Giving life to ill patients

KISHINDO FINCH—It could be your loved one

Janet Bornwell’s leg started swelling in 2001. To Bornwell and family, what developed on her leg was an ordinary swelling that would disappear after some days.

Bornwell constantly used some painkillers such as panado to relieve the pain that both medical personnel and herself thought was a mere symptom of not only the tumour but malaria—which was another illness then.

Days of seeking treatment in health facilities across Salima District turned into months and the months paved the way for years but there was no solution in sight.


After four years of unbearable pain, the leg condition worsened and, in 2005, Bornwell was advised to go for voluntary HIV testing and counselling.

She was found HIV positive and the swelling was diagnosed as cancer.

“I was told that cancer drugs were available in private hospitals. I looked for money and went to a private hospital in Dowa District, where I found a drug, which I delivered to Salima District Hospital for safe keeping and treatment.


“But it was difficult for me because the drug was too expensive. It was difficult for me to finish the dosage,” Bornwell.

The future looked hazy and there was nothing she could do, apart from painfully waiting for the worst. Death.

Marriet Twaibu is also suffering from cervical cancer. Twaibu’s concerns were not only the pain from cancer; finding school fees for children became a challenge for a mother who was bedridden for months. She could also not source money for other family needs.

Bornwell and Twaibu were in a situation that is shared by thousands of Malawians, who endure unbearable pain that originates from chronic illnesses such as cancer.

Salima District Health Officer, Ivy Chilingulo, says one percent of over 430,000 people in the district are living with serious chronic illnesses.

“This may sound like a small number. But there are, actually, 4,000 people living with life-long illnesses that affect them physically, economically, socially and even psychologically and they have a right to dignity and good health,” Chilingulo said.

Veteran nurse Lucy Kishindo Finch runs Salima-based Ndi Moyo Palliative Care Clinic and strongly advocates painless life for people suffering from cancer and other chronic illnesses.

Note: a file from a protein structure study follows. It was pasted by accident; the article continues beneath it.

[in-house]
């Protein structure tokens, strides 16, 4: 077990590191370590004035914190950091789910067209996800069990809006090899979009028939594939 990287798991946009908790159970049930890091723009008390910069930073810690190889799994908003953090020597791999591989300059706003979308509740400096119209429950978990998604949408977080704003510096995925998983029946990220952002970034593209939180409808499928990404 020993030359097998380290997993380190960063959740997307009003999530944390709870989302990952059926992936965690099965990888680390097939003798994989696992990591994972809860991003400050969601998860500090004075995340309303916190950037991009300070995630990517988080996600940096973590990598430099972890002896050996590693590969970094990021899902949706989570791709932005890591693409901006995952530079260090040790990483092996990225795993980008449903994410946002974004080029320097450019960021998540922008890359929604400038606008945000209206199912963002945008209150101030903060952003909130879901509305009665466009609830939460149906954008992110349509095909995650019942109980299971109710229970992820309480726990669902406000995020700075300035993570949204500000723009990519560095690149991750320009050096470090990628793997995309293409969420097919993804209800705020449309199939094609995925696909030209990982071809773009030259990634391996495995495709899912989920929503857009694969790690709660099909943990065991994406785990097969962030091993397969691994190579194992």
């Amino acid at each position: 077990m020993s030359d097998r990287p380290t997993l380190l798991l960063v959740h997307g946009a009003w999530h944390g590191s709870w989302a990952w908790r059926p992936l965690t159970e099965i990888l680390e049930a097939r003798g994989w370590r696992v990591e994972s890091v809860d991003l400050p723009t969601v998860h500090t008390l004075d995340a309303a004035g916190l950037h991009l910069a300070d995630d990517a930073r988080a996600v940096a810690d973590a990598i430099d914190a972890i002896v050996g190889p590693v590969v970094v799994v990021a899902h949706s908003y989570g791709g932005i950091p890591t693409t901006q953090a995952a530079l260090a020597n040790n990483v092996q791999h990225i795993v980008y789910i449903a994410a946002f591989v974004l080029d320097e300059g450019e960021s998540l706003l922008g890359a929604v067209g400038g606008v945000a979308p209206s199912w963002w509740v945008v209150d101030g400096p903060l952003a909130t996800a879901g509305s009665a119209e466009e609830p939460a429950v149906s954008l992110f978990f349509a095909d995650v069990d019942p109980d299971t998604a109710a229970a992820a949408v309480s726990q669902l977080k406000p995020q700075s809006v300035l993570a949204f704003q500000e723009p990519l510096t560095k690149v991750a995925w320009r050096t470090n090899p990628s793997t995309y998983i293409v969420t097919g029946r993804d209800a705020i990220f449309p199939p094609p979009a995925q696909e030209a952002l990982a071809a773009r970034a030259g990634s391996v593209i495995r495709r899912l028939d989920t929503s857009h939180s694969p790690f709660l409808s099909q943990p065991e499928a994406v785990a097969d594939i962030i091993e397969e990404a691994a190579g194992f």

Kishindo F inch says palliative care should be a priority.

Palliative care is specialised medical care for people with serious illnesses and this type of care is focused on providing relief from the symptoms and stress of a serious illness with the goal of improving the quality of life for both the patient and the family.

“It could be your loved one, yourself, or anybody. The thing is, we don’t know when it will come to us. So, we must help this service, which gives dignity to people who are dying,” Kishindo Finch says.

Minister of Health and Population Services, Atupele Muluzi, says the government is doing everything to ensure that palliative care is accessible to chronically ill Malawians.

Muluzi says the government offers palliative care services in all health facilities.

He, however, says the government is open to partnerships with non-State actors such as Ndi Moyo.

“They have worked in this area for a number of years, providing dignified care to patients, especially those with chronic illnesses. We are also learning about how we can improve that capacity throughout the healthcare service delivery system,” Muluzi says.

Kishindo Finch, however, thinks the exclusion of palliative care in the 2017-2022 Health Strategic Plan signifies lack of palliative care prioritisation.

Luckily, officials at Salima District Hospital referred Bornwell and Twaibu to Ndi Moyo Palliative Care Clinic and that was a huge relief from the pain they had been experiencing for some time.

Above the care, they were given morphine— a pain-relieving drug and are now living a painless life.

Ndi Moyo, which receives financial support from a United Kingdom-based Trust, provides care to patients suffering from HIV and Aids, cancer and other life-limiting illnesses.

But there are fears of donor fatigue and the situation has prompted the palliative care unit to start seeking financial and material support from local individuals, companies and organisations.

After all, donor fatigue may only bring back the pain.

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